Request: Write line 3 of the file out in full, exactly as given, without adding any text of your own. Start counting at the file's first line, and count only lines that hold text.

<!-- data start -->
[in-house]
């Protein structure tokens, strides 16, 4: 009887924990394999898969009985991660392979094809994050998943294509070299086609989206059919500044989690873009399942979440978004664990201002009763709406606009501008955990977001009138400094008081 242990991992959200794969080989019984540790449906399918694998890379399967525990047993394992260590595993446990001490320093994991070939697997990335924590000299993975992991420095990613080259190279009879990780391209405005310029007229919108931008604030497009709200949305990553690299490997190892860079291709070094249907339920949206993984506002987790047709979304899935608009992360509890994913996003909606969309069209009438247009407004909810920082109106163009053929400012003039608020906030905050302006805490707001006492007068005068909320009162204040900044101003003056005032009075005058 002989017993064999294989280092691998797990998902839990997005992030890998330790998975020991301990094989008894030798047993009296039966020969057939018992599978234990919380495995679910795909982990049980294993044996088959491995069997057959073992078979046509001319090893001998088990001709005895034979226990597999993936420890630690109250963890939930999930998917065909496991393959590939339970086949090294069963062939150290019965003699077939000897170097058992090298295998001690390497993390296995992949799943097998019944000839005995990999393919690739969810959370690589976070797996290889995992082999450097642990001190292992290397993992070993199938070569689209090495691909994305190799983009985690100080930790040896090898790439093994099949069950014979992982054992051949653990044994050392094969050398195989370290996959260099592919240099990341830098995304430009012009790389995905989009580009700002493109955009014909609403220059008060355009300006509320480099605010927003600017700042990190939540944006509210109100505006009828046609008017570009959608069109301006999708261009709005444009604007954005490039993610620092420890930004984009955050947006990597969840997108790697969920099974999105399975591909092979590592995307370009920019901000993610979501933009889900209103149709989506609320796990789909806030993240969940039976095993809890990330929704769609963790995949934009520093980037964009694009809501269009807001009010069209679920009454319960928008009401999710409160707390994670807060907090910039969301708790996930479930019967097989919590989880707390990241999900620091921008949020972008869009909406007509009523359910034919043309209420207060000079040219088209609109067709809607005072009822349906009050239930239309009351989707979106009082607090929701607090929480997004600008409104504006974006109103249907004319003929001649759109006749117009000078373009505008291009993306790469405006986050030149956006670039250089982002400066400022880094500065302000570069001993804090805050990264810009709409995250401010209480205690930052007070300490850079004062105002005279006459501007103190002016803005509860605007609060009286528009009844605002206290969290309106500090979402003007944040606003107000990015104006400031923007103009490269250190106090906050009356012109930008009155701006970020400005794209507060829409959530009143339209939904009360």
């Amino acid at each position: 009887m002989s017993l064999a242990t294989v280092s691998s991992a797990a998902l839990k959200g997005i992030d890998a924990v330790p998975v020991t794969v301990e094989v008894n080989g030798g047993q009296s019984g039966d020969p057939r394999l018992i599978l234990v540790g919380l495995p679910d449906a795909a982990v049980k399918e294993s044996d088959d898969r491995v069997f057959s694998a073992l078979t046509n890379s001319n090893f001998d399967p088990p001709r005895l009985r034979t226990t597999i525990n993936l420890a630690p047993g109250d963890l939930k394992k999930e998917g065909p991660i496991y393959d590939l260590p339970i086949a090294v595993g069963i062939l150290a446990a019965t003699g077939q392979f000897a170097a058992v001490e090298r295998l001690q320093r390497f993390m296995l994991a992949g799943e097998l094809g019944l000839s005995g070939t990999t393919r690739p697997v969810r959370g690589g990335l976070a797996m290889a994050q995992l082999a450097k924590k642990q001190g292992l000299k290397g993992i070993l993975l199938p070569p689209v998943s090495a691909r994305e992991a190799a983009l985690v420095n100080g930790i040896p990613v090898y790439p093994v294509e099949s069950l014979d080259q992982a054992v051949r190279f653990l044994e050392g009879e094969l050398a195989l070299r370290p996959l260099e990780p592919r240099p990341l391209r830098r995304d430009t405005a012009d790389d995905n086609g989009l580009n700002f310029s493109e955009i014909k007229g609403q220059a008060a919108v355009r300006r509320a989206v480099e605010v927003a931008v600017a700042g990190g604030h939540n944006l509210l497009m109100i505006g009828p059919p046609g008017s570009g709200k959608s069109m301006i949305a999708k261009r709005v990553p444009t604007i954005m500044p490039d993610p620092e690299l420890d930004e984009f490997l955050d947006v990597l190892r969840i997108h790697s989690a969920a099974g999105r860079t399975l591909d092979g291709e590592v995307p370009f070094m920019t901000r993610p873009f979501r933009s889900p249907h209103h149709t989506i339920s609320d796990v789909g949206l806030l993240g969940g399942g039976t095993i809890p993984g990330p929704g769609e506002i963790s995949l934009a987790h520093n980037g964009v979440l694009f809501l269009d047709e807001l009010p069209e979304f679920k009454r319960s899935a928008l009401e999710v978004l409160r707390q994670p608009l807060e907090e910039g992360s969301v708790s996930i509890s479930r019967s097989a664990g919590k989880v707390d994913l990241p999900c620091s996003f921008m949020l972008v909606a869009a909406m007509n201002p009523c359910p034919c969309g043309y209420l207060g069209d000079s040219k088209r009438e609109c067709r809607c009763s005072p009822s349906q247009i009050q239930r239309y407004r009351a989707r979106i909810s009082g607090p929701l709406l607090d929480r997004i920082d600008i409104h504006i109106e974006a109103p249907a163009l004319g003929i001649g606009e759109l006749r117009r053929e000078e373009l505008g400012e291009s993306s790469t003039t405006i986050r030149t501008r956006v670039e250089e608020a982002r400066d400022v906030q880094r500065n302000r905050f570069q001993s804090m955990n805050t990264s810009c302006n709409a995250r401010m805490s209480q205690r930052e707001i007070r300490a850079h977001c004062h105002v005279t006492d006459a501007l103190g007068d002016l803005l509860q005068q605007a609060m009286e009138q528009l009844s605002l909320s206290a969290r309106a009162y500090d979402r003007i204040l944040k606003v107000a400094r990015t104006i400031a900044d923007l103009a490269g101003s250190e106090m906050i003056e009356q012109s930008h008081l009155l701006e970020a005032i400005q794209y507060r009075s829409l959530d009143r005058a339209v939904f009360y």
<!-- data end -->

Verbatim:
């Amino acid at each position: 009887m002989s017993l064999a242990t294989v280092s691998s991992a797990a998902l839990k959200g997005i992030d890998a924990v330790p998975v020991t794969v301990e094989v008894n080989g030798g047993q009296s019984g039966d020969p057939r394999l018992i599978l234990v540790g919380l495995p679910d449906a795909a982990v049980k399918e294993s044996d088959d898969r491995v069997f057959s694998a073992l078979t046509n890379s001319n090893f001998d399967p088990p001709r005895l009985r034979t226990t597999i525990n993936l420890a630690p047993g109250d963890l939930k394992k999930e998917g065909p991660i496991y393959d590939l260590p339970i086949a090294v595993g069963i062939l150290a446990a019965t003699g077939q392979f000897a170097a058992v001490e090298r295998l001690q320093r390497f993390m296995l994991a992949g799943e097998l094809g019944l000839s005995g070939t990999t393919r690739p697997v969810r959370g690589g990335l976070a797996m290889a994050q995992l082999a450097k924590k642990q001190g292992l000299k290397g993992i070993l993975l199938p070569p689209v998943s090495a691909r994305e992991a190799a983009l985690v420095n100080g930790i040896p990613v090898y790439p093994v294509e099949s069950l014979d080259q992982a054992v051949r190279f653990l044994e050392g009879e094969l050398a195989l070299r370290p996959l260099e990780p592919r240099p990341l391209r830098r995304d430009t405005a012009d790389d995905n086609g989009l580009n700002f310029s493109e955009i014909k007229g609403q220059a008060a919108v355009r300006r509320a989206v480099e605010v927003a931008v600017a700042g990190g604030h939540n944006l509210l497009m109100i505006g009828p059919p046609g008017s570009g709200k959608s069109m301006i949305a999708k261009r709005v990553p444009t604007i954005m500044p490039d993610p620092e690299l420890d930004e984009f490997l955050d947006v990597l190892r969840i997108h790697s989690a969920a099974g999105r860079t399975l591909d092979g291709e590592v995307p370009f070094m920019t901000r993610p873009f979501r933009s889900p249907h209103h149709t989506i339920s609320d796990v789909g949206l806030l993240g969940g399942g039976t095993i809890p993984g990330p929704g769609e506002i963790s995949l934009a987790h520093n980037g964009v979440l694009f809501l269009d047709e807001l009010p069209e979304f679920k009454r319960s899935a928008l009401e999710v978004l409160r707390q994670p608009l807060e907090e910039g992360s969301v708790s996930i509890s479930r019967s097989a664990g919590k989880v707390d994913l990241p999900c620091s996003f921008m949020l972008v909606a869009a909406m007509n201002p009523c359910p034919c969309g043309y209420l207060g069209d000079s040219k088209r009438e609109c067709r809607c009763s005072p009822s349906q247009i009050q239930r239309y407004r009351a989707r979106i909810s009082g607090p929701l709406l607090d929480r997004i920082d600008i409104h504006i109106e974006a109103p249907a163009l004319g003929i001649g606009e759109l006749r117009r053929e000078e373009l505008g400012e291009s993306s790469t003039t405006i986050r030149t501008r956006v670039e250089e608020a982002r400066d400022v906030q880094r500065n302000r905050f570069q001993s804090m955990n805050t990264s810009c302006n709409a995250r401010m805490s209480q205690r930052e707001i007070r300490a850079h977001c004062h105002v005279t006492d006459a501007l103190g007068d002016l803005l509860q005068q605007a609060m009286e009138q528009l009844s605002l909320s206290a969290r309106a009162y500090d979402r003007i204040l944040k606003v107000a400094r990015t104006i400031a900044d923007l103009a490269g101003s250190e106090m906050i003056e009356q012109s930008h008081l009155l701006e970020a005032i400005q794209y507060r009075s829409l959530d009143r005058a339209v939904f009360y």